Hi there.

I was trying to solve the following question:

I completed part (i), by showing that dy/dx is equal to the stated above.

However, when I attempted part (ii), I got only one coordinate (1, -2), (I equated dy/dx = -1).

How would I go about finding the other coordinate?

Thank you so much in advance.

Bryan.

bqrs01 Mar 25, 2019

#3**+3 **

x^2 + 2xy

________ = -1

y^2 - x^2

x^2 + 2xy = -1 ( y^2 - x^2)

x^2 + 2xy = x^2 - y^2

2xy = -y^2

y^2 + 2xy = 0

y ( y + 2x) = 0 set both factors to 0

y = 0 and subbing this into the original equation produces

x^3 = 3

x= (3)^(1/3)

So...another point is ( 3^(1/3) , 0 )

CPhill Mar 25, 2019

#4**+1 **

**I was trying to solve the following question:**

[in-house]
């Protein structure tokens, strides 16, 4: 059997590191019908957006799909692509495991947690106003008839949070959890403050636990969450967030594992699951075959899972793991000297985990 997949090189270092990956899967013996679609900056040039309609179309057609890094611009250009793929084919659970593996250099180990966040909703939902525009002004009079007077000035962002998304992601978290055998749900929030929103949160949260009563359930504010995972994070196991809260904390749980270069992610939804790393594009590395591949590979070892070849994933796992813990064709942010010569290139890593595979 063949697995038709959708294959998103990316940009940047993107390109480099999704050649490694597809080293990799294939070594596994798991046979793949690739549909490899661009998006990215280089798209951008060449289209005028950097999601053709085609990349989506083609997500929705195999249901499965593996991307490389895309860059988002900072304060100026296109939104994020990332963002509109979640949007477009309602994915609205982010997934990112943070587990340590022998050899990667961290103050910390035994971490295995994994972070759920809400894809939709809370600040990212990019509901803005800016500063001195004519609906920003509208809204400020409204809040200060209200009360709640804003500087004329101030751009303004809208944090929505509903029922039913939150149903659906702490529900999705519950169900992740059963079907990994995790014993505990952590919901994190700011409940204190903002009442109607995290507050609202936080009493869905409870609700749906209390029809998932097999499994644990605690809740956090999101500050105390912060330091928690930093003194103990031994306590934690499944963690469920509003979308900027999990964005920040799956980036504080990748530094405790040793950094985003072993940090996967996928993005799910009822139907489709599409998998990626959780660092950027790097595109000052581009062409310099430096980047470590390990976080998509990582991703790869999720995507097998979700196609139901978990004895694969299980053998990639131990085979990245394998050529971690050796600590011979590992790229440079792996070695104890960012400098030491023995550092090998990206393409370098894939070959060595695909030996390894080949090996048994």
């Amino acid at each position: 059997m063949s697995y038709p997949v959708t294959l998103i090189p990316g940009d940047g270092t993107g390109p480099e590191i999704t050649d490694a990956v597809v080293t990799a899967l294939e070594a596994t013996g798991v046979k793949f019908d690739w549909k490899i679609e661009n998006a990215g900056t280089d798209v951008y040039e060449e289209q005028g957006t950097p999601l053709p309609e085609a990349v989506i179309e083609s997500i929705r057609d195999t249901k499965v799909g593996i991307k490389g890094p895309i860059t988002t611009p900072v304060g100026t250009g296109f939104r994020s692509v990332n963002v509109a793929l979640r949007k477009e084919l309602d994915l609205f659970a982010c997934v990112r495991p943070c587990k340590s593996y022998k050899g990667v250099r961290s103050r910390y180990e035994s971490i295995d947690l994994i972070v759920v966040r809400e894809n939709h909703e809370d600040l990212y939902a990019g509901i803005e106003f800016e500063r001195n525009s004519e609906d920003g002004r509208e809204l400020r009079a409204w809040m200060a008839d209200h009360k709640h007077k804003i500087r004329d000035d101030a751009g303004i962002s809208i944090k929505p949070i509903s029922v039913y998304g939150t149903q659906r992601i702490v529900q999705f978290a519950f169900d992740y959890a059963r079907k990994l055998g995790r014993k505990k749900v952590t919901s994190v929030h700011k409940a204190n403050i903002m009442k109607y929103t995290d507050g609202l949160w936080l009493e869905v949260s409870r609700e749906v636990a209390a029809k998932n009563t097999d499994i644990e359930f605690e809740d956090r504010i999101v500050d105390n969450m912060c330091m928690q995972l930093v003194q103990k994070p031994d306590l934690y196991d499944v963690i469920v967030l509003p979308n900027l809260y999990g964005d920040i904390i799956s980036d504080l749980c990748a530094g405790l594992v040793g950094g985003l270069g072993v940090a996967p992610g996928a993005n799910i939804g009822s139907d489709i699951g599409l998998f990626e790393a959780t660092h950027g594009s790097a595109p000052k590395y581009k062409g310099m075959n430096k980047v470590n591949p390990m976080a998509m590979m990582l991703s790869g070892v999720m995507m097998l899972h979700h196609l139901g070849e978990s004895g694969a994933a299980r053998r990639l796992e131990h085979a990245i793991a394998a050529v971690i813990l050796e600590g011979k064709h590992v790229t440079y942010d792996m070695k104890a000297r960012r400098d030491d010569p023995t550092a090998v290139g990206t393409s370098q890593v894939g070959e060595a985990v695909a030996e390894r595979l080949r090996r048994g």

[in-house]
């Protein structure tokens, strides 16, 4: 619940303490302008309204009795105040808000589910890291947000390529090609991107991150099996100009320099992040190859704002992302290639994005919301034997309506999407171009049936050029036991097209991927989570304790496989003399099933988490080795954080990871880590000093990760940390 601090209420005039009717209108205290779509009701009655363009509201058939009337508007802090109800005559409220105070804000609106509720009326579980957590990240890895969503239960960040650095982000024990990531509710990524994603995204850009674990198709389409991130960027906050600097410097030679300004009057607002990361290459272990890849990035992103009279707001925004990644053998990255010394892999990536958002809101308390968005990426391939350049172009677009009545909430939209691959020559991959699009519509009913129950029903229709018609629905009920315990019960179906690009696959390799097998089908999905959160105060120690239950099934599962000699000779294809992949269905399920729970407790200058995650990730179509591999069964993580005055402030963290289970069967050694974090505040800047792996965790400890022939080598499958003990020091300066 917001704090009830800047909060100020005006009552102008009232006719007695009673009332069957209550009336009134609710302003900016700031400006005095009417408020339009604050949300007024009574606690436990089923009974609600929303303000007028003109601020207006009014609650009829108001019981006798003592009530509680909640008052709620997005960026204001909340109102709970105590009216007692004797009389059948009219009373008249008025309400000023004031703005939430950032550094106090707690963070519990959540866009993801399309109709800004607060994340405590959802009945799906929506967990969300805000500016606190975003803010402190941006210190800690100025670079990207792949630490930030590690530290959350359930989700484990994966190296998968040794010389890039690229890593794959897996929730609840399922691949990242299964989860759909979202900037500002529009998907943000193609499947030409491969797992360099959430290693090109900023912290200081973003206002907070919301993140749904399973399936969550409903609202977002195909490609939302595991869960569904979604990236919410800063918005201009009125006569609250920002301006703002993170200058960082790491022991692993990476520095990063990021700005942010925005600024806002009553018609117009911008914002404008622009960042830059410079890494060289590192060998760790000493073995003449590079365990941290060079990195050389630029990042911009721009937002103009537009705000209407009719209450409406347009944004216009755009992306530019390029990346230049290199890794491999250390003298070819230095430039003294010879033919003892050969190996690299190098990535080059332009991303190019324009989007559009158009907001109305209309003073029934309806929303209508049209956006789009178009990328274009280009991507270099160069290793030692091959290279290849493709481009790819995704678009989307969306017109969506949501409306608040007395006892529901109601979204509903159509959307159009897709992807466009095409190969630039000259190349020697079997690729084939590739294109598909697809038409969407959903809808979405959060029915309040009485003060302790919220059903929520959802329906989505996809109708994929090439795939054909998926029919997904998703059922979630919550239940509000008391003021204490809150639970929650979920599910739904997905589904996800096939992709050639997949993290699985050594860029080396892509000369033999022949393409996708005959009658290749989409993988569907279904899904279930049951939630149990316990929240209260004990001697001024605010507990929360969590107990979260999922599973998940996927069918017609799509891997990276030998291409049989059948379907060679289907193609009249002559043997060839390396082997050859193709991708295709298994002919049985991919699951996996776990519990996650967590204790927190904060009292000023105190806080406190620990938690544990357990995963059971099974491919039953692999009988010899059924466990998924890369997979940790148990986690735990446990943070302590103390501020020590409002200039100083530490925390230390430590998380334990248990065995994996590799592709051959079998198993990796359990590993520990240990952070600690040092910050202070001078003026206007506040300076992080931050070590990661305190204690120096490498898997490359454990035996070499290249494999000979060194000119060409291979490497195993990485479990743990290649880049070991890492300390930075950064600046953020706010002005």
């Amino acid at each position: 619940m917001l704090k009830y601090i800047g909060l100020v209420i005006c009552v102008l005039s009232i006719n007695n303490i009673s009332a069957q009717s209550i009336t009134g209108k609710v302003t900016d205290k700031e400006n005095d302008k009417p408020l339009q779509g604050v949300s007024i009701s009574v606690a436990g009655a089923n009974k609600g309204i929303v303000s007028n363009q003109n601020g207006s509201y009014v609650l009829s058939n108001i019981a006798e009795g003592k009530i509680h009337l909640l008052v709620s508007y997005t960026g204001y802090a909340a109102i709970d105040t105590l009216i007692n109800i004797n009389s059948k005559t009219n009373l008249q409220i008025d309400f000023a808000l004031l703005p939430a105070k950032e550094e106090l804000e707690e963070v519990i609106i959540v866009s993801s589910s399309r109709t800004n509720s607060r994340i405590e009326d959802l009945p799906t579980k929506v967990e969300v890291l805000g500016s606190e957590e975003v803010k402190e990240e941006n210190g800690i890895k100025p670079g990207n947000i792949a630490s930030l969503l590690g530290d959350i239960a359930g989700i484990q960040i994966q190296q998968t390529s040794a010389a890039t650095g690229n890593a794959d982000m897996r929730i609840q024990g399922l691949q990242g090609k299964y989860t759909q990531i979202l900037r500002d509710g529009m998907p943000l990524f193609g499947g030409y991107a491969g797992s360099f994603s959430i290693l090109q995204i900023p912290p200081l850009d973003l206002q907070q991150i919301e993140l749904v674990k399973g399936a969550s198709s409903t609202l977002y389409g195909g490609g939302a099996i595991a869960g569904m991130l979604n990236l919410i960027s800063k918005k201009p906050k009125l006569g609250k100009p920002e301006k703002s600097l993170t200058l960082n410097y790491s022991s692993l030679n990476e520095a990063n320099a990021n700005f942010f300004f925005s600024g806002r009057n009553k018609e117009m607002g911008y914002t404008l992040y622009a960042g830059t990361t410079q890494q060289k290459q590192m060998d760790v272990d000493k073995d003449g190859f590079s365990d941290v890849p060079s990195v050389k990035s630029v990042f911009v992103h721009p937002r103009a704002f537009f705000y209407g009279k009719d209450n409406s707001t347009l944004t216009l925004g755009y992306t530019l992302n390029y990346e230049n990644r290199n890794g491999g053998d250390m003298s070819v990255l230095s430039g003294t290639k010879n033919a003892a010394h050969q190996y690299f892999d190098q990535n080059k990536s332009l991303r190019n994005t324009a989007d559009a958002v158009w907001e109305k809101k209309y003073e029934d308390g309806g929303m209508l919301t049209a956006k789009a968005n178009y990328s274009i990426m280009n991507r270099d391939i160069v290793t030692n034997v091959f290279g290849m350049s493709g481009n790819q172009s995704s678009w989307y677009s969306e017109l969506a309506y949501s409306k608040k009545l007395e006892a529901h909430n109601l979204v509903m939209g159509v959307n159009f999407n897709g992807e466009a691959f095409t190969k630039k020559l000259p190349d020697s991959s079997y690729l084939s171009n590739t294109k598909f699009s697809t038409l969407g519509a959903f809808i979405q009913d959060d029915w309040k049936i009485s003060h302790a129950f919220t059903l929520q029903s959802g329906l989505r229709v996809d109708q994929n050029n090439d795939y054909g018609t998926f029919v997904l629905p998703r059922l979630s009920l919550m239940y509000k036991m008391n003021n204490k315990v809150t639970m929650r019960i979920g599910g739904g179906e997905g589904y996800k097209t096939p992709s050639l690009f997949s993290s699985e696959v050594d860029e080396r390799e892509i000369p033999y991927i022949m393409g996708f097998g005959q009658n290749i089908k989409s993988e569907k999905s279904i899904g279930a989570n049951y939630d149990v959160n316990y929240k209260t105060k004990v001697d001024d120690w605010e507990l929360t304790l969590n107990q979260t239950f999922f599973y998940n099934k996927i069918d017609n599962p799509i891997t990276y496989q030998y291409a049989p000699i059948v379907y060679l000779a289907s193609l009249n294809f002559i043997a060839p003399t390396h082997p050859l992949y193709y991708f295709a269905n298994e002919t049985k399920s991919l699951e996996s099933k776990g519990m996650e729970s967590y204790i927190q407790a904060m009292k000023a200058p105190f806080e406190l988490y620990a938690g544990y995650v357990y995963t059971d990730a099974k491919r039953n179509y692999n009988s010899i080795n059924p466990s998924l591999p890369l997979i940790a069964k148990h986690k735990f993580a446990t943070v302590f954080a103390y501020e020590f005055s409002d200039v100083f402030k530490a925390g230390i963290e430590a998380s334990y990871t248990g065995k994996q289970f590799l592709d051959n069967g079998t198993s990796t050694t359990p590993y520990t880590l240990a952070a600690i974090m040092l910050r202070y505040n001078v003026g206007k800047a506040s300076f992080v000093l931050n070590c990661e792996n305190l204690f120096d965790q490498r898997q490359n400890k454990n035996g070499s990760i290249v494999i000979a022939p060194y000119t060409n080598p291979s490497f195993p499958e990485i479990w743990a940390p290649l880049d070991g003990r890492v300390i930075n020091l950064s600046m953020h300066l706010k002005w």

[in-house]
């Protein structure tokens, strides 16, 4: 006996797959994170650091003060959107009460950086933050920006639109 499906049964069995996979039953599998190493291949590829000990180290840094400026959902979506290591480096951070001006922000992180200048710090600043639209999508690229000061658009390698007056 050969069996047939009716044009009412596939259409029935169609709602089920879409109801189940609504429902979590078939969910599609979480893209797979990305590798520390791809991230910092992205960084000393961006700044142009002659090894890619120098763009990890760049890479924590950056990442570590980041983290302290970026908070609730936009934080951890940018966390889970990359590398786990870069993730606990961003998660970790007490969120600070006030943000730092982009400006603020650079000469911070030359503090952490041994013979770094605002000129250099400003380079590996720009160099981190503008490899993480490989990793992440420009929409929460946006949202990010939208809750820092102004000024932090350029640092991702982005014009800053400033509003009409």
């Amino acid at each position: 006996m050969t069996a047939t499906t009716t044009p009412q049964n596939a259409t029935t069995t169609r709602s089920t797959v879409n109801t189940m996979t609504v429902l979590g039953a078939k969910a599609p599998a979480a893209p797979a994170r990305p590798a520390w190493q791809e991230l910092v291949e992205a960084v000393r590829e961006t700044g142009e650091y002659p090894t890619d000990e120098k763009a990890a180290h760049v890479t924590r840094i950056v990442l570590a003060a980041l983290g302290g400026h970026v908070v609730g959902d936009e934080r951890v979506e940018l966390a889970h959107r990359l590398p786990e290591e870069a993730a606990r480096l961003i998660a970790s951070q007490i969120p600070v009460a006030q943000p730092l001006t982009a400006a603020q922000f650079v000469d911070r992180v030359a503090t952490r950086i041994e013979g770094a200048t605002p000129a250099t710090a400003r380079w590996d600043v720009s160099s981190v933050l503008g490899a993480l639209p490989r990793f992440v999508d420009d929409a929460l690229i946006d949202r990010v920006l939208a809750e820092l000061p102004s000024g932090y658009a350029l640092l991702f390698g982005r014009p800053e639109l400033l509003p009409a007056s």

\(\begin{array}{|rcll|} \hline x^2(x+3y)-y^3 &=& 3 \\ x^3 + 3x^2y-y^3 - 3 &=& 0 \\\\ \mathbf{f(x,y)} & \mathbf{=} & \mathbf{x^3 + 3x^2y-y^3 - 3} \\\\ \dfrac{\partial f} {\partial x} &=& 3x^2+6xy \\ \dfrac{\partial f} {\partial y} &=& 3x^2-3y^2 \\ && \boxed{\text{Formula: }\\ \dfrac{dy}{dx} = -\dfrac{\dfrac{\partial f} {\partial x}} {\dfrac{\partial f} {\partial y}} } \\ \dfrac{dy}{dx} &=& -\dfrac{ 3x^2+6xy } { 3x^2-3y^2 } \\\\ \dfrac{dy}{dx} &=& -\dfrac{ 3(x^2+2xy) } { 3(x^2-y^2) } \\\\ \dfrac{dy}{dx} &=& -\dfrac{ x^2+2xy } { x^2-y^2 } \\\\ \mathbf{ \dfrac{dy}{dx}} &\mathbf{=}& \mathbf{\dfrac{ x^2+2xy } { y^2-x^2 }} \\ \hline \end{array}\)

heureka Mar 26, 2019